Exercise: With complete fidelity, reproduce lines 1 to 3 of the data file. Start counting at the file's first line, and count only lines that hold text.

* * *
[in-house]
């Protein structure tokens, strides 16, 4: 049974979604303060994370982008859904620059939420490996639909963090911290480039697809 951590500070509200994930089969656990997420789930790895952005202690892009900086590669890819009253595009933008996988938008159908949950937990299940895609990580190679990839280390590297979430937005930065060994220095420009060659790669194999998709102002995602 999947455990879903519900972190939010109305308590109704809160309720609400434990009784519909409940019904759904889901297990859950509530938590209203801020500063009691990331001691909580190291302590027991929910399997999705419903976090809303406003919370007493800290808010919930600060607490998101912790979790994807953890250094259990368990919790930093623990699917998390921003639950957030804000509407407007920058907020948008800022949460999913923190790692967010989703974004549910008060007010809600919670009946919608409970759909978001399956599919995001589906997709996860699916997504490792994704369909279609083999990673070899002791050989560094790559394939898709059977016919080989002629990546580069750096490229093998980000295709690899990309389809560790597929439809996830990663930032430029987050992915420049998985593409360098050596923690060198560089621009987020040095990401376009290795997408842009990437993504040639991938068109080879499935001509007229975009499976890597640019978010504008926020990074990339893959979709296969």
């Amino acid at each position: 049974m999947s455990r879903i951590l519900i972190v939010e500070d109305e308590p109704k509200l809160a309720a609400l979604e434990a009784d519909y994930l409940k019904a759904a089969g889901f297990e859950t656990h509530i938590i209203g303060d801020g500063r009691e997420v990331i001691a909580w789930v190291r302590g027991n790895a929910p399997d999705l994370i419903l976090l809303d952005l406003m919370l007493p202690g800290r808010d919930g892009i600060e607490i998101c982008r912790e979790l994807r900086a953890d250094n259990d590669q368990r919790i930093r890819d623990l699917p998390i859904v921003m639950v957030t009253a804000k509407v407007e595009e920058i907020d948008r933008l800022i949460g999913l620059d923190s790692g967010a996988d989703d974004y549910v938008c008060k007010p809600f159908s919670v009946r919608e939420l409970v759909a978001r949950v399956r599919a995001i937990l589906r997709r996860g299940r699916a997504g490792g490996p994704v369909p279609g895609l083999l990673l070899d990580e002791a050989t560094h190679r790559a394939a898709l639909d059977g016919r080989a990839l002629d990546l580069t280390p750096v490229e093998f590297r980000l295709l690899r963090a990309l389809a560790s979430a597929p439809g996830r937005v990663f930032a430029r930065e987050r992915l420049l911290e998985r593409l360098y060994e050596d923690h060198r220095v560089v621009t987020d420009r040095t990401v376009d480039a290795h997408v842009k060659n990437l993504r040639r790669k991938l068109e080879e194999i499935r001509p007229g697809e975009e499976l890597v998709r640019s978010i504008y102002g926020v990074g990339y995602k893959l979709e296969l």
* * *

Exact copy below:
[in-house]
């Protein structure tokens, strides 16, 4: 049974979604303060994370982008859904620059939420490996639909963090911290480039697809 951590500070509200994930089969656990997420789930790895952005202690892009900086590669890819009253595009933008996988938008159908949950937990299940895609990580190679990839280390590297979430937005930065060994220095420009060659790669194999998709102002995602 999947455990879903519900972190939010109305308590109704809160309720609400434990009784519909409940019904759904889901297990859950509530938590209203801020500063009691990331001691909580190291302590027991929910399997999705419903976090809303406003919370007493800290808010919930600060607490998101912790979790994807953890250094259990368990919790930093623990699917998390921003639950957030804000509407407007920058907020948008800022949460999913923190790692967010989703974004549910008060007010809600919670009946919608409970759909978001399956599919995001589906997709996860699916997504490792994704369909279609083999990673070899002791050989560094790559394939898709059977016919080989002629990546580069750096490229093998980000295709690899990309389809560790597929439809996830990663930032430029987050992915420049998985593409360098050596923690060198560089621009987020040095990401376009290795997408842009990437993504040639991938068109080879499935001509007229975009499976890597640019978010504008926020990074990339893959979709296969």
């Amino acid at each position: 049974m999947s455990r879903i951590l519900i972190v939010e500070d109305e308590p109704k509200l809160a309720a609400l979604e434990a009784d519909y994930l409940k019904a759904a089969g889901f297990e859950t656990h509530i938590i209203g303060d801020g500063r009691e997420v990331i001691a909580w789930v190291r302590g027991n790895a929910p399997d999705l994370i419903l976090l809303d952005l406003m919370l007493p202690g800290r808010d919930g892009i600060e607490i998101c982008r912790e979790l994807r900086a953890d250094n259990d590669q368990r919790i930093r890819d623990l699917p998390i859904v921003m639950v957030t009253a804000k509407v407007e595009e920058i907020d948008r933008l800022i949460g999913l620059d923190s790692g967010a996988d989703d974004y549910v938008c008060k007010p809600f159908s919670v009946r919608e939420l409970v759909a978001r949950v399956r599919a995001i937990l589906r997709r996860g299940r699916a997504g490792g490996p994704v369909p279609g895609l083999l990673l070899d990580e002791a050989t560094h190679r790559a394939a898709l639909d059977g016919r080989a990839l002629d990546l580069t280390p750096v490229e093998f590297r980000l295709l690899r963090a990309l389809a560790s979430a597929p439809g996830r937005v990663f930032a430029r930065e987050r992915l420049l911290e998985r593409l360098y060994e050596d923690h060198r220095v560089v621009t987020d420009r040095t990401v376009d480039a290795h997408v842009k060659n990437l993504r040639r790669k991938l068109e080879e194999i499935r001509p007229g697809e975009e499976l890597v998709r640019s978010i504008y102002g926020v990074g990339y995602k893959l979709e296969l």